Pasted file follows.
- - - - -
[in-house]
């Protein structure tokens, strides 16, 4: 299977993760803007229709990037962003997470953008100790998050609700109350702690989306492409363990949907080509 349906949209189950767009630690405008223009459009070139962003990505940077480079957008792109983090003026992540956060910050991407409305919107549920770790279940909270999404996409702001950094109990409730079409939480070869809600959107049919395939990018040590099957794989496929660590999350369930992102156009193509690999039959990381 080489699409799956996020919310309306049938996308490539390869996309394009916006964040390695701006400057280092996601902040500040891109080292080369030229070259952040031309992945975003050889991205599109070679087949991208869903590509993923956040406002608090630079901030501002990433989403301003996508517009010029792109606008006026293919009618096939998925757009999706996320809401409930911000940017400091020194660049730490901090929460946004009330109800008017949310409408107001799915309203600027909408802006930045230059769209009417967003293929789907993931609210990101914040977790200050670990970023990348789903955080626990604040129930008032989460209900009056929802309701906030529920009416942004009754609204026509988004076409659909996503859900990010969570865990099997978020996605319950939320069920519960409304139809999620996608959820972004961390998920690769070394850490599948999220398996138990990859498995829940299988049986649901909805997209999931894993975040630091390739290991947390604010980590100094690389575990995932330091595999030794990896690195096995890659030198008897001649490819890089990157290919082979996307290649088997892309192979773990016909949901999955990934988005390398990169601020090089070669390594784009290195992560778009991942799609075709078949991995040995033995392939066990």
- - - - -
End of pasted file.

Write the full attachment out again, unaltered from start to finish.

[in-house]
């Protein structure tokens, strides 16, 4: 299977993760803007229709990037962003997470953008100790998050609700109350702690989306492409363990949907080509 349906949209189950767009630690405008223009459009070139962003990505940077480079957008792109983090003026992540956060910050991407409305919107549920770790279940909270999404996409702001950094109990409730079409939480070869809600959107049919395939990018040590099957794989496929660590999350369930992102156009193509690999039959990381 080489699409799956996020919310309306049938996308490539390869996309394009916006964040390695701006400057280092996601902040500040891109080292080369030229070259952040031309992945975003050889991205599109070679087949991208869903590509993923956040406002608090630079901030501002990433989403301003996508517009010029792109606008006026293919009618096939998925757009999706996320809401409930911000940017400091020194660049730490901090929460946004009330109800008017949310409408107001799915309203600027909408802006930045230059769209009417967003293929789907993931609210990101914040977790200050670990970023990348789903955080626990604040129930008032989460209900009056929802309701906030529920009416942004009754609204026509988004076409659909996503859900990010969570865990099997978020996605319950939320069920519960409304139809999620996608959820972004961390998920690769070394850490599948999220398996138990990859498995829940299988049986649901909805997209999931894993975040630091390739290991947390604010980590100094690389575990995932330091595999030794990896690195096995890659030198008897001649490819890089990157290919082979996307290649088997892309192979773990016909949901999955990934988005390398990169601020090089070669390594784009290195992560778009991942799609075709078949991995040995033995392939066990």